Merger Update - Frequently Asked Questions
CGA-BC is pleased to provide answers to Frequently Asked Questions that members may have about the coming merger and the creation of the Chartered Professional Accountants of BC (CPABC). This FAQ will be updated as new questions come in to us.
CGA-BC Offers Practitioners Personal Counselling Services
Practitioners are frequently regarded as the “face of CGA” and it is therefore important that they function at the highest professional level. At the same time, public practice can be an extremely stressful occupation. The stress of practice can sometimes be exacerbated by personal issues such as family concerns, health problems or substance dependency.
As you may recall, the national Professional Liability Insurance program used to include a personal support component. This was discontinued a couple of years ago. CGA-BC has decided to reinstate a personal counselling service and has retained Family Services Employee Assistance Programs (FSEAP) specifically for the use of practitioners who can benefit from personal counselling on a totally confidential basis. The service is available at no cost to you for six sessions each calendar year.
Learn More at Personal Counselling.
New Discussion Board Launches: PeerTalk
CGA-BC members have a new online resource—their peers. CGA-BC has added a discussion board, PeerTalk, for members to share queries and answers on professional issues.
PeerTalk’s initial forums have been focused on our public practitioners with three forums: tax, practice management, and accounting.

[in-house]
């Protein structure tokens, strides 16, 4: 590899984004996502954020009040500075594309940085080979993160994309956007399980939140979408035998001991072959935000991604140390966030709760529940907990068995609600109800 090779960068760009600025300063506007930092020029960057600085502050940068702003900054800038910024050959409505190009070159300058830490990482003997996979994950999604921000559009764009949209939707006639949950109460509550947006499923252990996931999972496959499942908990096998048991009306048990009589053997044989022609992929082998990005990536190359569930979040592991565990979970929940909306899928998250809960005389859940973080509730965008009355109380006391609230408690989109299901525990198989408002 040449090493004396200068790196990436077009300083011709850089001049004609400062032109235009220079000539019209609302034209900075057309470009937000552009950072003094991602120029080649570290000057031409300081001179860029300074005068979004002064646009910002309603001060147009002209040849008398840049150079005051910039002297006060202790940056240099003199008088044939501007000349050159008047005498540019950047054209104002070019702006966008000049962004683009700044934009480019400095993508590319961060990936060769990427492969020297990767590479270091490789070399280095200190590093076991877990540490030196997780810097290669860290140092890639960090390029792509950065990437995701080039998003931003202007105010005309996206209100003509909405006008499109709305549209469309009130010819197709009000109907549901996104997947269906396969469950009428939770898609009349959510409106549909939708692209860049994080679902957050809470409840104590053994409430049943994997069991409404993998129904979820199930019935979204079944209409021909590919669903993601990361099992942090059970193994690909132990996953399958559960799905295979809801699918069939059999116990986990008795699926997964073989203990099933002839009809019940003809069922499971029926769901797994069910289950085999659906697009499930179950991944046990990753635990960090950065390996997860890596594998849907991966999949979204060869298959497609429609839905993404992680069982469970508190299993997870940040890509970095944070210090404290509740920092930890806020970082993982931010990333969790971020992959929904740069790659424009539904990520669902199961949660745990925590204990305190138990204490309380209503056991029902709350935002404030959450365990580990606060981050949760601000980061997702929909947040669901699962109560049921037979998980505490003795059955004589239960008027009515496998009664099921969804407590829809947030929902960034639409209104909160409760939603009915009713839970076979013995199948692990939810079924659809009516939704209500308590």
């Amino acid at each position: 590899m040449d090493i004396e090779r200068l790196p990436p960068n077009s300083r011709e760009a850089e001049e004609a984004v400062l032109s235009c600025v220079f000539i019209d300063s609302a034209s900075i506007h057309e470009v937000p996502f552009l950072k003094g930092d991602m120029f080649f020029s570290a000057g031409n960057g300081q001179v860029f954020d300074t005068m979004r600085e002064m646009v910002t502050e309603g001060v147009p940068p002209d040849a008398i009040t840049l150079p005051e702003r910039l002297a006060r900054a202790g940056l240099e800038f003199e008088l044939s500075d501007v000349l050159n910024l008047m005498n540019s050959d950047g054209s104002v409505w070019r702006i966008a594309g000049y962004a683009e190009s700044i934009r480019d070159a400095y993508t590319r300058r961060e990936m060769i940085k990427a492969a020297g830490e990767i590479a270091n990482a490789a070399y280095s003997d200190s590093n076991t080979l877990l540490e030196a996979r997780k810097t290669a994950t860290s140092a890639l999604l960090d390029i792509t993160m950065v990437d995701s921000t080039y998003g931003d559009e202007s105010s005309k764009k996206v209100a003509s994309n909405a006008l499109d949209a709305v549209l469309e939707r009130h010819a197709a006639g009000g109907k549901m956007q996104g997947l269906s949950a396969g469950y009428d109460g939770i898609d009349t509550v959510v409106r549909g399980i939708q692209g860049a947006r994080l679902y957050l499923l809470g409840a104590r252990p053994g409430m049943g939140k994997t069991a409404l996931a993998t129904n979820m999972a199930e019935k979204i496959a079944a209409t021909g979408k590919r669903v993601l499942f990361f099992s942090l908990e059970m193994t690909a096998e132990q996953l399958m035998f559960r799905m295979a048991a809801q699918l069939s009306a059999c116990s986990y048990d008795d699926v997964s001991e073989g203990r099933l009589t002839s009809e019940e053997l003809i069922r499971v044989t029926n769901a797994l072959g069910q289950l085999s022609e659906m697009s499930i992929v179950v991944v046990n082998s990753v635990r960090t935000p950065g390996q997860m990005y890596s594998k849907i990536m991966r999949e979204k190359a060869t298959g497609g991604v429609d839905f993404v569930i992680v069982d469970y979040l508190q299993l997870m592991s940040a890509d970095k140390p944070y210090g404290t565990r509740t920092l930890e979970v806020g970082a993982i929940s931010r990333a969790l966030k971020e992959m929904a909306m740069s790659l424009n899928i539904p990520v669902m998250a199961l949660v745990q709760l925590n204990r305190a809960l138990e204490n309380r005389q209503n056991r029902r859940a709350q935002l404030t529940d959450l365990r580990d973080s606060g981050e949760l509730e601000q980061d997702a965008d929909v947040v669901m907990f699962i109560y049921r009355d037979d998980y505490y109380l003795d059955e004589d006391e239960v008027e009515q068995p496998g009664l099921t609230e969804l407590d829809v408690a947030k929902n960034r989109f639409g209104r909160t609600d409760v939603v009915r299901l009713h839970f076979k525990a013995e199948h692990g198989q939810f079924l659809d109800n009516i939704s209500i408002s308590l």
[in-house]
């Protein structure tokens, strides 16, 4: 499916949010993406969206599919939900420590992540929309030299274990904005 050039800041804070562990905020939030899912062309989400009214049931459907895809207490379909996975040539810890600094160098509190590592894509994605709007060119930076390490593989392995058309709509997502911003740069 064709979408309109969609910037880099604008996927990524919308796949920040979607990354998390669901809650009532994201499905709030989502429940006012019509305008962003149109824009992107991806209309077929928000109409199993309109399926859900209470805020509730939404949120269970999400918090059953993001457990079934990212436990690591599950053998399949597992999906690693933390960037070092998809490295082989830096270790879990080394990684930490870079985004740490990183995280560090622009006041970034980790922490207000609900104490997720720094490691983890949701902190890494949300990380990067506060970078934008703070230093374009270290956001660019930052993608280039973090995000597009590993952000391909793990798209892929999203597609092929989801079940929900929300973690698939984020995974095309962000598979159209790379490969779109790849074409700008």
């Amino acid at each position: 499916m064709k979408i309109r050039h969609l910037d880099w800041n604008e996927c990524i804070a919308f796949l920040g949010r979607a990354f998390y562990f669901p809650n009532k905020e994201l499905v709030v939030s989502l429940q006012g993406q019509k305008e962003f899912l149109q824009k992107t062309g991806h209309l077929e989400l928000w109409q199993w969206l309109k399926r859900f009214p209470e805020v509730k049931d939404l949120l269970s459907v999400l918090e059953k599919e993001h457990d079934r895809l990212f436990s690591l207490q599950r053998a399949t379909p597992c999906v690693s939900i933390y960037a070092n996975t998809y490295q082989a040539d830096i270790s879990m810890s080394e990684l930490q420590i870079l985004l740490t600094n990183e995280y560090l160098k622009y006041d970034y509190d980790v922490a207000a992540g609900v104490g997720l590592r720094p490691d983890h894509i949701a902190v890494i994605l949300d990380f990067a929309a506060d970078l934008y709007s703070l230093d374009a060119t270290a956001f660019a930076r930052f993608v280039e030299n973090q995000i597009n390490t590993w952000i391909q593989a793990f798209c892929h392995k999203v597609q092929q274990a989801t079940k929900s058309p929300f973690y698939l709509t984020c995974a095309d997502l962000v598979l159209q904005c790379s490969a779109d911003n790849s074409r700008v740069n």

Members are required to log in (using their existing CGADirect password) and they will be identified in the discussion groups by their first (preferred) name and last names. Moderating the real-time comments will be Don Goodison, FCGA.
To access the discussion board, click on the PeerTalk button found on the right of this screen. Subscriptions to PeerTalk are available via RSS feed or email.
Guidance Bulletin for Practitioners – Using or Acting as a Third-party Service Provider
CGAs have a responsibility to comply with professional standards for all professional services performed in their firm’s name. Of particular importance are the requirements of the CGA Code of Ethical Principles and Rules of Conduct as well as federal and provincial privacy laws that govern the treatment of personal information, CGA-Canada’s Public Practice Manual and the CICA Handbooks.
The CGA-Canada Guidance Bulletin outlines the key issues that arise when using or acting as a third-party service provider. It provides assistance to practitioners who use service providers, such as contractors, in delivering professional services to their clients.
The Guidance Bulletin "Using or acting as a third-party service provider" is an extract from the CGA-Canada Public Practice Manual, Practitioner Advice, Guidance Bulletins © 2005 CGA-Canada. Reproduced with permission.
What’s in a Name? A Guideline for Practitioners on the Use of Firm Names
When choosing a name for your public practice firm, it is required that the firm name clearly indicates the nature of the business structure; i.e., whether the firm is a sole proprietorship, general partnership, LLP or part of a network firm. This guideline discusses the correct use of the plural in firm names, what to avoid when marketing a single-owner firm that is part of a network, and examples of appropriate firm names for different ownership structures. See the Guideline.
New Member Advisor Appointed
As part of our culture of ethical support, CGA-BC appoints a Member Advisor, someone who can have protected confidential discussions or act as a “sounding board” for members or students who find themselves in situations of potential ethical concern. Recognizing the fact that this role presents unique challenges, CGA-BC has taken the important step of appointing a member of the Law Society of BC as the Member Advisor for members and students needing ethical advice relating to our Code.
Learn about the role of the Member Advisor and how to contact him.